An appeal of several lower court immigration decisions concerning whether a woman from Jamaica who came to the United States legally could stay in the country eventually turned out unfavorably for her. Four years after she came to the country in 1985, she was charged with certain retail theft offenses in Pennsylvania for which she received a sentence which could range from three to twenty-three months as a repeat offender when she tendered a plea to misdemeanor theft. Under 8 U.S.C. § 1229b(a) of the Federal Code, conviction of an aggravated felony is a ground for mandatory removal of the person convicted, where that person came to the United States on a temporary visa.
The United States sought to have her removed from the country on the basis that her conviction did constitute such an aggravated felony. Initially the Immigration Judge ruled her convictions did not fall in that category rejecting the argument that these offenses were convictions involving moral turpitude. The Judge concluded that she was eligible for cancellation of her removal status as the Government failed to meet its burden of establishing these offenses actually were aggravated felonies.
But on appeal the Board of Immigration Appeals initially found and later the United States Third Circuit Court of Appeals agreed that lower rulings should be reversed. The BIA ruled that (i) Ms. Dempster had not met her burden of showing that she had not been convicted of an aggravated felony and (ii) the shoplifting convictions had "stopped time" on her aggregate presence in the United States for the purposes of cancellation relief. She asked that the case be reconsidered and even added an additional ground for relief, arguing that she deserved asylum because she feared returning to Jamaica. The appellate courts rejected that argument on the ground it should have been raised during her initial challenge to the removal petition. These courts also concluded that the burden of showing her conviction was not an aggravated felony fell on Ms. Dempster and that designations of what constitutes an “aggravated felony” are not merely determined by referring to state law. Accordingly, the Court of Appeals in Dempster v. Attorney General of the United States, Nos. 13-2431, 13-3273 (3rd. Cir US Ct. App. 2014) found she is subject to removal from the United States.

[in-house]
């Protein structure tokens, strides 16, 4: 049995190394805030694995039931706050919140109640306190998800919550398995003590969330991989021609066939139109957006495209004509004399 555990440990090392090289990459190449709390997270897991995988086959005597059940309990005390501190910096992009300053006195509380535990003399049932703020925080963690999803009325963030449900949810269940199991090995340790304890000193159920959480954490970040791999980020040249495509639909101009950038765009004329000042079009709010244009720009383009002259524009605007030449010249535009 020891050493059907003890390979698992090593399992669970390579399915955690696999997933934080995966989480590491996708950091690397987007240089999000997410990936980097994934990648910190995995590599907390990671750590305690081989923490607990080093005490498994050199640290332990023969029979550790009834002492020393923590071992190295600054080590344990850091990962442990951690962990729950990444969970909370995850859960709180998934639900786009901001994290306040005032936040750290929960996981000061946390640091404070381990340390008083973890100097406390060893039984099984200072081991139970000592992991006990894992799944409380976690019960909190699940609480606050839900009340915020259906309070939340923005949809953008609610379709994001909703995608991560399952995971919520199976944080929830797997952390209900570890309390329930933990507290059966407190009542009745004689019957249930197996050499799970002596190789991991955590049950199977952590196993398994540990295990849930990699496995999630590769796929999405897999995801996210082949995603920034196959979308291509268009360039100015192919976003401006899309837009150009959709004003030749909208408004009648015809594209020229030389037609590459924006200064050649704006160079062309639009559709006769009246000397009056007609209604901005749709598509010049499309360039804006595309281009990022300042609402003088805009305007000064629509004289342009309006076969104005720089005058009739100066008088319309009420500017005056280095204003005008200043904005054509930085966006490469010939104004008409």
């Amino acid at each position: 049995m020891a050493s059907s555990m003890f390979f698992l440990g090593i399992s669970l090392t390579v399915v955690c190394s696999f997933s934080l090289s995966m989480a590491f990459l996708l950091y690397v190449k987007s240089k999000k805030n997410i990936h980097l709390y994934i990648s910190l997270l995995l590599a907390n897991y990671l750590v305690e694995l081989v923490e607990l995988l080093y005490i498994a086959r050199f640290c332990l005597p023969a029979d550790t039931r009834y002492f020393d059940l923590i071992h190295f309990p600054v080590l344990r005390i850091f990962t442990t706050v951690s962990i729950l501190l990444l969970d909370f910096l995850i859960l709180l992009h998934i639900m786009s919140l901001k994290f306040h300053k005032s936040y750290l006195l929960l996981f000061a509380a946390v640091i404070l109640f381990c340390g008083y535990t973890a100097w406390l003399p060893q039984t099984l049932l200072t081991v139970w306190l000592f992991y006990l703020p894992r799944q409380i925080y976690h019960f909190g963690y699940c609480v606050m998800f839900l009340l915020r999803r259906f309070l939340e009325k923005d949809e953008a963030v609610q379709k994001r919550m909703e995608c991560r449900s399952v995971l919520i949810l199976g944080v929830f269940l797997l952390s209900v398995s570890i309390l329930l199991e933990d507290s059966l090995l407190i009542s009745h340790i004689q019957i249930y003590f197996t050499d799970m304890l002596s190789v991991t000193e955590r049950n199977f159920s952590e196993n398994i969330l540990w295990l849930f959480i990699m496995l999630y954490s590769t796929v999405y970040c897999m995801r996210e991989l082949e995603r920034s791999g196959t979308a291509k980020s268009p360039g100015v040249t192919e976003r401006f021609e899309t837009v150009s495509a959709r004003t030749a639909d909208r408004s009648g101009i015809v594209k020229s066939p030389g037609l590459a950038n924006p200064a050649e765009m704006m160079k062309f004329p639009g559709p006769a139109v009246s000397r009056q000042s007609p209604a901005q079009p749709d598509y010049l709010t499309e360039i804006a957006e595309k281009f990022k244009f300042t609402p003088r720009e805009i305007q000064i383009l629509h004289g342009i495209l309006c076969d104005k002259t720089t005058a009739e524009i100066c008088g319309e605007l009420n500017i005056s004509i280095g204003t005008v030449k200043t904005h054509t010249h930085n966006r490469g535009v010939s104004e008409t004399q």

Although the opinion specifically states it should not be cited for precedential purposes does underscore the importance of preparing all possible arguments at the earliest stages in these contested proceedings. Also it reiterates the importance of temporary residents exercising great care when tendering a guilty plea in a criminal case and seeking legal advice from experienced counsel who can warn them accurately of the consequences of having certain convictions of their record.
The Shulman Law Group endeavors to ensure its clients be kept abreast of all significant developments relating to the process of naturalization to the United States. Edward Shulman, Esq, founder of The Shulman Law Group, LLC is a national speaker for the American Immigration Lawyers Association (AILA). AILA is the national association of immigration lawyers established to promote justice, advocate for fair and reasonable immigration law and policy, and to advance the quality of immigration and nationality law and practice.